Buster Posey, C/1B, Giants
We tried to warn you during spring training. Positional scarcity is one of the greatest frauds ever perpetrated on the fantasy community, right next to full PPR scoring. The only reason Posey’s average draft position was so high was because of his catcher eligibility. A player with those same numbers at any other position would have been coming off the board 30-to-50 picks later. Now Posey owners are looking at a late second-round pick hitting .273/.331/.430 with four homers in 142 plate appearances. That’s basically John Jaso without the hair. You may still be able to salvage that Posey pick by selling him off now to an unsuspecting owner in your league. It’s a good bet that he’ll hit better from this point forward, which should make your sell job a bit easier.
Adam Jones, OF, Orioles
Jones trended the wrong way in basically every meaningful offensive metric from his high point of 2012 through last season. With that in mind, it’s not shocking to see him sitting at a 200/.269/.274 slash line through the end of play on May 8. Since then, he has hit four homers and driven in nine runs. Jones is still capable of play like that in spurts, but it’s not something he can do over the course of a full season. This is your opportunity to help another owner in your league answer the question we posed at the start of a column in a way that benefits your team. It’s overwhelmingly likely that this is nothing more than a hot streak. If you can sell it as a trend, you can unload Jones at a price that strengthens your team for the rest of the year.
David Ortiz, 1B/DH, Red Sox
The last thing Ortiz is right now is a sell-high player. Sure, it’s going to be hard for him to keep up this exact pace, but Ortiz spent the last three years proving that he could be one of the best power-hitters in the game at an advanced age. I look at Ortiz leading the majors in slugging percentage, OPS, ISO and wOBA in his age-40 season and see not someone bound for a downturn. This is a guy who averaged 34 homers and 105 RBI while hitting .281/.370/.545 in his age-37 through age-39 seasons. There’s a very real possibility that we’re witnessing the best age-40 season in MLB history. There’s no such thing as an untouchable player in fantasy baseball, so if you do enter trade discussion involving Ortiz, understand that you aren’t engaging in a sell-high opportunity.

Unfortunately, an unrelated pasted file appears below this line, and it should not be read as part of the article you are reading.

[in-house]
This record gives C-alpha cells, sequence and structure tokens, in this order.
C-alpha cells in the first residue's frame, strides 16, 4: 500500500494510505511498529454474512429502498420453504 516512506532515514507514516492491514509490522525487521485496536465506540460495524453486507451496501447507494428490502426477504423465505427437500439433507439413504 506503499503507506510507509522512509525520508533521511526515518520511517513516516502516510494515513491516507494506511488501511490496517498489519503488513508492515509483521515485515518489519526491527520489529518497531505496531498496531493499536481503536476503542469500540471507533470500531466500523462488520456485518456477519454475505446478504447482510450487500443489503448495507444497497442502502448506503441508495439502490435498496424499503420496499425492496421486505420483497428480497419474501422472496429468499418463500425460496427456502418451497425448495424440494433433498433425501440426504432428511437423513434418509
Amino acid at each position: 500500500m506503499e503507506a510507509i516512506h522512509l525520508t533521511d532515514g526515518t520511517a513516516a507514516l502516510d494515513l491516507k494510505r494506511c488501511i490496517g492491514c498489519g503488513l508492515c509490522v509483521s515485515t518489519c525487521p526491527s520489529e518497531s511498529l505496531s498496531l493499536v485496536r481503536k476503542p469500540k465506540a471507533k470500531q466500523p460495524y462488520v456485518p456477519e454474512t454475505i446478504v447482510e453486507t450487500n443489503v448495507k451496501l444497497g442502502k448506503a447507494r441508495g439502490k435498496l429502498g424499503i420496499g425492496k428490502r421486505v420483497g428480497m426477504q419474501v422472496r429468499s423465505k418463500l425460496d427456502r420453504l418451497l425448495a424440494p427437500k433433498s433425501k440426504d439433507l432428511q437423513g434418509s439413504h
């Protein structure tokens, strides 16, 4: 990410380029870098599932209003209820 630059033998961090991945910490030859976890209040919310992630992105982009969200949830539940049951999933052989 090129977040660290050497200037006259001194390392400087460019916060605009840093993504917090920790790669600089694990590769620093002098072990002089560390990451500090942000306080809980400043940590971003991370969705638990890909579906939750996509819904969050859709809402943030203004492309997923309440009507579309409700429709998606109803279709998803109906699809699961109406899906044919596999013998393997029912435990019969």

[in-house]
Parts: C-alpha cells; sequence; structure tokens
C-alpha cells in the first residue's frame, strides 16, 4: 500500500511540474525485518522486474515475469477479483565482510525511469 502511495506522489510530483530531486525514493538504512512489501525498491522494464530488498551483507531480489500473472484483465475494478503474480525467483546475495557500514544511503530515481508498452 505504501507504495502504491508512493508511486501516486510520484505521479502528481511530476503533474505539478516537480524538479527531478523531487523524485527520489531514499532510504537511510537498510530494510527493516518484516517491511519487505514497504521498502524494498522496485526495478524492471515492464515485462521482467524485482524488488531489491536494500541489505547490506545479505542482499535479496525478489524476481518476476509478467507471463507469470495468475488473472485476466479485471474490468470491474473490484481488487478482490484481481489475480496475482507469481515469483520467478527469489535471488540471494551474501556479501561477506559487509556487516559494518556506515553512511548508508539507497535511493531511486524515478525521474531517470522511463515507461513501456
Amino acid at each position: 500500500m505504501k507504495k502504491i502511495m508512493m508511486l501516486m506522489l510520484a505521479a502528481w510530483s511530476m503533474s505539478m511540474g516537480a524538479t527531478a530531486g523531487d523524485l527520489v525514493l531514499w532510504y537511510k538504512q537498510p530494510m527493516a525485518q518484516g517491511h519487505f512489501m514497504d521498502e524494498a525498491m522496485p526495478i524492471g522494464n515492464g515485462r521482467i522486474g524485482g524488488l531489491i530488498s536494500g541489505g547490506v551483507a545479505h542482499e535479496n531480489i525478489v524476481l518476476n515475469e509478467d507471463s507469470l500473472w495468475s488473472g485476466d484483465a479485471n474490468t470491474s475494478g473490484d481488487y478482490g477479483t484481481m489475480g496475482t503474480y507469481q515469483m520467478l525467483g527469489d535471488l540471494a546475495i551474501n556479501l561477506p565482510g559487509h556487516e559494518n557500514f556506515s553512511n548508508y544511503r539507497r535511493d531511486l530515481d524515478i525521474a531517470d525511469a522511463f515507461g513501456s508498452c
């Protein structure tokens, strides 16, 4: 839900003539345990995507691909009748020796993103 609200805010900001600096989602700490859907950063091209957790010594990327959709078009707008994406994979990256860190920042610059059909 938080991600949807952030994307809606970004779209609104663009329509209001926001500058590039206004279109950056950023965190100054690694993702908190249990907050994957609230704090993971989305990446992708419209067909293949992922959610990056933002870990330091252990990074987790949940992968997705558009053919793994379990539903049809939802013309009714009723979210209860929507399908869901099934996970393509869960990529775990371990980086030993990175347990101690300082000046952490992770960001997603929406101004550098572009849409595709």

Raisel Iglesias, SP, Reds
Iglesias is on the DL with a shoulder injury, and it could be some time before he’s back. For one thing, he had to abruptly stop his throwing program, and while he picked it back up last weekend, the fact that hit that speed bump should give you pause. In addition, consider where the Reds are in the standings. They aren’t going to be anywhere near playoff contention, and have a realistic chance to be one of the three worst teams in the majors. In turn, the team’s brain trust is going to be absolutely certain Iglesias’s shoulder is 100% healthy before they even think about getting him back on a mound. There’s no reason to drop him, but understand that it’s going to be a long while before he’s again at your disposal.